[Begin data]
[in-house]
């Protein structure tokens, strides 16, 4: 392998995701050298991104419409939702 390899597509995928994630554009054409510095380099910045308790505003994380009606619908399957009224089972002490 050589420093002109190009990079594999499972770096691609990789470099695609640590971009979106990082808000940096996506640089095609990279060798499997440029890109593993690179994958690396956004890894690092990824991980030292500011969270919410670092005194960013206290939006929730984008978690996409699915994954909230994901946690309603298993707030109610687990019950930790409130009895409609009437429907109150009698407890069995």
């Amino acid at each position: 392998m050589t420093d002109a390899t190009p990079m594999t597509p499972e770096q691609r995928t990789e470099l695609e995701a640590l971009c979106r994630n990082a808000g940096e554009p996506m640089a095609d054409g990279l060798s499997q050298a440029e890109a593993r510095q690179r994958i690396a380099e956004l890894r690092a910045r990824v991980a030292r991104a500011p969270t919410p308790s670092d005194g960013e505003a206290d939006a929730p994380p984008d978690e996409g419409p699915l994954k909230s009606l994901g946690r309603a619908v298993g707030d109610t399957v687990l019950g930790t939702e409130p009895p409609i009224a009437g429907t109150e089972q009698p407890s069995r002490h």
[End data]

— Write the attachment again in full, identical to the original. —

[in-house]
């Protein structure tokens, strides 16, 4: 392998995701050298991104419409939702 390899597509995928994630554009054409510095380099910045308790505003994380009606619908399957009224089972002490 050589420093002109190009990079594999499972770096691609990789470099695609640590971009979106990082808000940096996506640089095609990279060798499997440029890109593993690179994958690396956004890894690092990824991980030292500011969270919410670092005194960013206290939006929730984008978690996409699915994954909230994901946690309603298993707030109610687990019950930790409130009895409609009437429907109150009698407890069995």
């Amino acid at each position: 392998m050589t420093d002109a390899t190009p990079m594999t597509p499972e770096q691609r995928t990789e470099l695609e995701a640590l971009c979106r994630n990082a808000g940096e554009p996506m640089a095609d054409g990279l060798s499997q050298a440029e890109a593993r510095q690179r994958i690396a380099e956004l890894r690092a910045r990824v991980a030292r991104a500011p969270t919410p308790s670092d005194g960013e505003a206290d939006a929730p994380p984008d978690e996409g419409p699915l994954k909230s009606l994901g946690r309603a619908v298993g707030d109610t399957v687990l019950g930790t939702e409130p009895p409609i009224a009437g429907t109150e089972q009698p407890s069995r002490h």